It should be noted that even though FIG. 2 shows that a single write data bus is connected to both local and global block RAMs, it is possible to design different write data buses for local and global block RAMs. Similarly, even though FIG. 2 shows that a single read data bus is connected to both local and global block RAMs, it is possible to design different read data buses for local and global block RAMs.

Additional details of user configurable memory controller 104 are shown in FIGS. 3A and 3B. FIG. 3A is logically divided into wait state manager 114 and control block 112 while FIG. 3B shows address manager 116. These divisions are similar to the corresponding divisions in FIG. 2. Wait state manager 114 comprises a multiplexer 152 and a wait state register set 154. In the present invention, local block RAMs and global block RAMs may have different wait states. Thus, wait state register set 154 may contain more than one register. Wait state register set 154 is used to store one or more values representing the number of wait states in memory access. This information is fed to a state machine 160 inside control block 112, which generates the wait states accordingly. Multiplexer 152 accepts a select signal 156 that selects one of the two inputs to couple to wait state register set 154 (i.e., either from register set 124 or memory 122). Because data in register set 124 and memory 122 is determined by a user, the number of wait states is user configurable. Signal 156 is controlled by FPGA configuration logic. In one embodiment, the data from memory 122 is loaded into wait state register set 154 during FPGA power up. After the FPGA is configured, signal 156 may relinquish control of wait state register set 154 to register set 124. In this way, users can overwrite previously loaded information in wait state register set 154 if there is a need to do so.

One aspect of the present invention is that the number of wait states can be set either via hardware or software. In one embodiment, memory 122 is designed to be loaded prior to FPGA configuration and the data therein used to configure memory controller 104. This is a hardware method of setting the wait states. After configuration, the number of wait states cannot be changed by hardware. On the other hand, register set 124 can be programmed via instructions of processor core 102. Thus, this is a software method of setting the wait states. The values of register set 124, and thus the number of wait states, may be changed repeatedly anytime after configuration.

Control block 112 comprises an address selector 162. It accepts the address bus Acpu (from memory management unit 132) and selects some of the address lines to form a new bus Acpu* for coupling to address manager 116. The number of lines in bus Acpu* can be any number between 1 and the number of address lines in bus Acpu. In one embodiment of the present invention, Acpu has 30 lines and Acpu* has 16 lines. It should be easy for persons skilled in the art to design address selector 162. Note that the number of lines in bus Acpu* is not user configurable because the design of address selector 162 is predetermined. Further note that if the number of lines in buses Acpu and Acpu* is the same, address selector 162 may be omitted in control block 112. As explained in more detail below, the number of address lines may be further reduced by address manager 116. This reduction is user configurable.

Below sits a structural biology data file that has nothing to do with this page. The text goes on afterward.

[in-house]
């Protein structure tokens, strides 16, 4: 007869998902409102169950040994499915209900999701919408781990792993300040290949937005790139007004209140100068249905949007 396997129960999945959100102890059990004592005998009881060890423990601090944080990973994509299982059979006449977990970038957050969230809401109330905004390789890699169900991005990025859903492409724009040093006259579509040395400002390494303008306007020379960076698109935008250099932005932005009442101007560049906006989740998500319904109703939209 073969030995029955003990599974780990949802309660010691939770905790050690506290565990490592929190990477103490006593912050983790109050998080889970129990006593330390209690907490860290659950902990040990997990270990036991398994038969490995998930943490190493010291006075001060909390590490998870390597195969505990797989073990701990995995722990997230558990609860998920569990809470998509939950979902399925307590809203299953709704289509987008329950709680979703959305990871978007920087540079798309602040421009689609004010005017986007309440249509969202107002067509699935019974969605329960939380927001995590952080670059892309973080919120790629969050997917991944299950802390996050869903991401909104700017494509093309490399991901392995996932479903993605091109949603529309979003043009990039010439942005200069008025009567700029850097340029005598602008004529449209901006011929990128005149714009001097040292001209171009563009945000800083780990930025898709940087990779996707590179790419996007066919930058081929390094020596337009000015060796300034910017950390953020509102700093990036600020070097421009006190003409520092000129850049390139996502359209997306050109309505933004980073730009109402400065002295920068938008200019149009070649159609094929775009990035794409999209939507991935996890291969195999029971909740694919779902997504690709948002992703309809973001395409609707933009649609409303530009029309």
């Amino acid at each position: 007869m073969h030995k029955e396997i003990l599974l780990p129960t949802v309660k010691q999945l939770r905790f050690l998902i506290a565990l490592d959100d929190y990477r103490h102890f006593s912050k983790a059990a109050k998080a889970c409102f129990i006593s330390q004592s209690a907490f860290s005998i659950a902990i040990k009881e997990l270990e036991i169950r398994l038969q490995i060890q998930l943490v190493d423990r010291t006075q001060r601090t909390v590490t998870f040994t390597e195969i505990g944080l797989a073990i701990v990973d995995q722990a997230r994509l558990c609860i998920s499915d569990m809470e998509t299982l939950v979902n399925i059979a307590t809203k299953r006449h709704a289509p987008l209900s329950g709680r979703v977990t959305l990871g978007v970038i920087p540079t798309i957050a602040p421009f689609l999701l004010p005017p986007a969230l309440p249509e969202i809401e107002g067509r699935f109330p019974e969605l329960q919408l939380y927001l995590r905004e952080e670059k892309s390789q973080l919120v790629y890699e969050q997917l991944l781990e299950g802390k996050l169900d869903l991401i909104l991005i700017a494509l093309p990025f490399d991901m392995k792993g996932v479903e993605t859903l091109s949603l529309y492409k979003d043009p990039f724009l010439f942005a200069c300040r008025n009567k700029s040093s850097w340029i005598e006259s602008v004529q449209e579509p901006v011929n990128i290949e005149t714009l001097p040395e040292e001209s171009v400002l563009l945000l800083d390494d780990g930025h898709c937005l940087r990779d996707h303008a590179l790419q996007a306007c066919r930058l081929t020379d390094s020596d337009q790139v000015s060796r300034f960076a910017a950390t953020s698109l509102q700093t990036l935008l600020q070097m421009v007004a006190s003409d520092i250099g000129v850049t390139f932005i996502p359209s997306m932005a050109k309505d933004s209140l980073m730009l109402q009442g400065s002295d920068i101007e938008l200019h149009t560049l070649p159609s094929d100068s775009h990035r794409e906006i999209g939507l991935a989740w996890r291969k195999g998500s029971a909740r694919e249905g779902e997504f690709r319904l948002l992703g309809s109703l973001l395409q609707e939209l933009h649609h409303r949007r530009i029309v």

Control block 112 may comprise a temporary memory 164 for temporarily storing data received from bus Dw prior to sending the same to bus Dwocm. If there is no need to service read operations during write operations, temporary memory 164 may not be needed. Control block 112 may also comprise a temporary memory 166 for temporarily storing data received from a block RAM through bus Drocm prior to sending the same to bus Dr. A block RAM control block 168 is used to generate signals in control signal bus Cbram. As an example, it may comprise logic to enable reading/writing of the block RAMs. The design of block RAM control block 168 depends on the specification of the block RAMs used, and should be easy for persons skilled in the art to do so.

State machine 160 is used to synchronize various signals and activities of address selector 162, temporary memory 164, temporary memory 166 and block RAM control block 168. As an example, it accepts control signal bus Creq (requesting read, write or abort operations) and generates control signal bus Cack regarding the status of data transfer (read, write acknowledge or abort). The design of state machine 160 depends on the specification of processor core 102 and the block RAMs, together with the value in wait state register set 154. It should be easy for persons skilled in the art to design state machine 160 using these information.